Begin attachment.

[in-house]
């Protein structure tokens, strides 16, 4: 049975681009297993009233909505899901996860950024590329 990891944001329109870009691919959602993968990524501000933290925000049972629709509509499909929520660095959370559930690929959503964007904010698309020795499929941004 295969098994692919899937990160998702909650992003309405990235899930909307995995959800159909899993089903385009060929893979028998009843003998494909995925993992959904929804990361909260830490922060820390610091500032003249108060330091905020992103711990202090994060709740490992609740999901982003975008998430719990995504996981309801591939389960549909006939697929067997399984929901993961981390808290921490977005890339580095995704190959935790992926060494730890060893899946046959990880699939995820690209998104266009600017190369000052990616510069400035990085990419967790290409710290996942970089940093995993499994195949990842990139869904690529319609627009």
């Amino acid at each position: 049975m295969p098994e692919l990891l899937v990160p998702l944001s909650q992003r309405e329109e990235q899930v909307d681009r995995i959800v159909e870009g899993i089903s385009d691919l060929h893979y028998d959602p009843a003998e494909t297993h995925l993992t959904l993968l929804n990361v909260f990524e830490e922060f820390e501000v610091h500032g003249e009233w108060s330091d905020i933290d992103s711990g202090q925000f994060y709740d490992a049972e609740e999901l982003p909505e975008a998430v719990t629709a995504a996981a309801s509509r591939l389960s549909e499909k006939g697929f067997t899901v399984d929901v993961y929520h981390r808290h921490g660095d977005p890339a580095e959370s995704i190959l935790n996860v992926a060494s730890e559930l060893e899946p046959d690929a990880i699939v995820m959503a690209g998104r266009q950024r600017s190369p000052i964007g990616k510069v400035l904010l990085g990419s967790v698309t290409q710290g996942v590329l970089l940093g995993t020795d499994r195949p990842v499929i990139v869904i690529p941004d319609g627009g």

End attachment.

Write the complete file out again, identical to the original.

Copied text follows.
[in-house]
């Protein structure tokens, strides 16, 4: 049975681009297993009233909505899901996860950024590329 990891944001329109870009691919959602993968990524501000933290925000049972629709509509499909929520660095959370559930690929959503964007904010698309020795499929941004 295969098994692919899937990160998702909650992003309405990235899930909307995995959800159909899993089903385009060929893979028998009843003998494909995925993992959904929804990361909260830490922060820390610091500032003249108060330091905020992103711990202090994060709740490992609740999901982003975008998430719990995504996981309801591939389960549909006939697929067997399984929901993961981390808290921490977005890339580095995704190959935790992926060494730890060893899946046959990880699939995820690209998104266009600017190369000052990616510069400035990085990419967790290409710290996942970089940093995993499994195949990842990139869904690529319609627009």
């Amino acid at each position: 049975m295969p098994e692919l990891l899937v990160p998702l944001s909650q992003r309405e329109e990235q899930v909307d681009r995995i959800v159909e870009g899993i089903s385009d691919l060929h893979y028998d959602p009843a003998e494909t297993h995925l993992t959904l993968l929804n990361v909260f990524e830490e922060f820390e501000v610091h500032g003249e009233w108060s330091d905020i933290d992103s711990g202090q925000f994060y709740d490992a049972e609740e999901l982003p909505e975008a998430v719990t629709a995504a996981a309801s509509r591939l389960s549909e499909k006939g697929f067997t899901v399984d929901v993961y929520h981390r808290h921490g660095d977005p890339a580095e959370s995704i190959l935790n996860v992926a060494s730890e559930l060893e899946p046959d690929a990880i699939v995820m959503a690209g998104r266009q950024r600017s190369p000052i964007g990616k510069v400035l904010l990085g990419s967790v698309t290409q710290g996942v590329l970089l940093g995993t020795d499994r195949p990842v499929i990139v869904i690529p941004d319609g627009g």